This paper shows the results of a successful application of the addition of hollow glass spheres, also known as glass bubbles, as a density reducing agent in a drilling fluid. In this field application, glass bubbles were used in combination with an oil based drilling fluid (Core-Drill-N). It was corroborated that the fluid-glass bubble mix is stable, homogeneous, and is compatible with conventional mud motors, bits and surface cleaning equipment.. The system has good rheological and filtration control properties and is suitable for drilling low pressure reservoirs, low permeability and pay zones.
During this field application in the well MOT-25B in Venezuela, the density of the base fluid was maintained between 7.1-7.3 ppg (near balance condition) with calcium carbonate as bridging agent.
This technology is an alternative to the use of aerated fluids where the reservoir requires a fluid density between 6.0-7.5 ppg, offering some economical and technical advantages due to the elimination of surface compressing and air injection facilities, and to the simplification of operations required to avoid excessive overbalance during drillpipe trips. Additional potential benefits of this low-density fluid include torque reduction as a result of higher lubricity, higher penetration rates and decreased formation damage due to lower invasion of drilling fluid. Glass bubbles are also an alternative to decrease the density of water based drilling fluids, polymer-based fluids, emulsion systems and brines.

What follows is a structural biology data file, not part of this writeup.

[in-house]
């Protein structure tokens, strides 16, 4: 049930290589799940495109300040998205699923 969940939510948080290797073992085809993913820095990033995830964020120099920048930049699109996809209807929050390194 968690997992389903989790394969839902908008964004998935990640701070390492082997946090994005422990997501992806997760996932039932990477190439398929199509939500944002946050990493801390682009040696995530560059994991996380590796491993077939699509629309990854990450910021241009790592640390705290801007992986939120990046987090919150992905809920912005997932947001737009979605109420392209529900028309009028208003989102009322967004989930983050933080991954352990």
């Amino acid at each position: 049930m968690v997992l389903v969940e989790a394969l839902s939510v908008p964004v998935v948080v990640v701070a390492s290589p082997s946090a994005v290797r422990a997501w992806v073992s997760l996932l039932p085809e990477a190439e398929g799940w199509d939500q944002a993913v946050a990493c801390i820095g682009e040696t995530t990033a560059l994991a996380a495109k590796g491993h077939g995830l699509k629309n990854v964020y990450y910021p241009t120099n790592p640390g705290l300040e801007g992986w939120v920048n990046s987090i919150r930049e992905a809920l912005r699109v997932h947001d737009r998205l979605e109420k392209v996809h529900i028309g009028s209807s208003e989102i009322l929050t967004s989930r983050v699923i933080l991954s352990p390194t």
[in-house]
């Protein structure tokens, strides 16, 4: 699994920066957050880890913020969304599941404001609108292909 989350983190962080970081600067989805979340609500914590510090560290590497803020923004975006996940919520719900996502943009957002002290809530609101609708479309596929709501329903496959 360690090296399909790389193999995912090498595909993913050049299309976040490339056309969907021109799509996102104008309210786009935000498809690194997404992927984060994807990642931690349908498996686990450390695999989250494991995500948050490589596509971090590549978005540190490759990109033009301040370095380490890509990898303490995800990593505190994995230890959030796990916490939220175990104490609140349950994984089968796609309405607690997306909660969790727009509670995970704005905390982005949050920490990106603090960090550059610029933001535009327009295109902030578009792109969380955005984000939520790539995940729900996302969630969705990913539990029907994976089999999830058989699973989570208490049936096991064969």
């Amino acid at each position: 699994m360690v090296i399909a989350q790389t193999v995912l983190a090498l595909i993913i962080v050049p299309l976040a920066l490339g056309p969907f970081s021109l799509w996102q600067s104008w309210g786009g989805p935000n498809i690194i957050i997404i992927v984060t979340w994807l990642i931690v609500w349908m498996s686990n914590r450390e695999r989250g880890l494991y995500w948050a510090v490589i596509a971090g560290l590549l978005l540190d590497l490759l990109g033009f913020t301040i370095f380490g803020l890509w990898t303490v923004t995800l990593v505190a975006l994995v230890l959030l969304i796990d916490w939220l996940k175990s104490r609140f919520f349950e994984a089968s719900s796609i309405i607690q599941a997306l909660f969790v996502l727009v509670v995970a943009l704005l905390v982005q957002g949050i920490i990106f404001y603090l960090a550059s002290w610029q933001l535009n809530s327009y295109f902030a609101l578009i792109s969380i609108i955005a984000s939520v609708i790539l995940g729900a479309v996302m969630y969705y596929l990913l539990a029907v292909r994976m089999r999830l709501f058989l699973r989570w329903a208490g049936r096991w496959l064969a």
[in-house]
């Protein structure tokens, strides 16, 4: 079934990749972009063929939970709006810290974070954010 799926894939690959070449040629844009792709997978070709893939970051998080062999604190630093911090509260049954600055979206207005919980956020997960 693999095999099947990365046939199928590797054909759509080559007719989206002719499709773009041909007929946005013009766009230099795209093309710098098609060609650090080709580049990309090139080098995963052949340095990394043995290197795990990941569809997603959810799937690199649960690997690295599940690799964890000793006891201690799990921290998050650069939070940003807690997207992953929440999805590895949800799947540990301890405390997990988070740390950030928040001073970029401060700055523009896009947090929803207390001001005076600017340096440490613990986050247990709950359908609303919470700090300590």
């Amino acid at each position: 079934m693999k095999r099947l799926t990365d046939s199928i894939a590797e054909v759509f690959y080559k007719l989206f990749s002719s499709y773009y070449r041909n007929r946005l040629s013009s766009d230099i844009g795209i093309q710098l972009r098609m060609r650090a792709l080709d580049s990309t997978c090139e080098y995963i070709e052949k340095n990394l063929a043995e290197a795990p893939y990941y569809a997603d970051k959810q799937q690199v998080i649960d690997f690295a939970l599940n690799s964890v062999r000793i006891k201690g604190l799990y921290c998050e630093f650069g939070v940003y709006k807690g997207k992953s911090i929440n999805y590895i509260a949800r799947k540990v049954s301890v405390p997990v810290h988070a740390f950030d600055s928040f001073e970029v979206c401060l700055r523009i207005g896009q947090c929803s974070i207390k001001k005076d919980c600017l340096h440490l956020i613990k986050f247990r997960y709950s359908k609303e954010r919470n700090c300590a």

Laboratory tests were also carried out with different concentrations of glass bubbles in order to evaluate potential field substitutes for aerated fluids in wells which might require lower density fluids. Several formulations for the systems mentioned above were developed with the purpose of achieving maximum density reduction without affecting some mud properties. Fluid density as low as 6.0 ppg was obtained from a 100% oil base mud.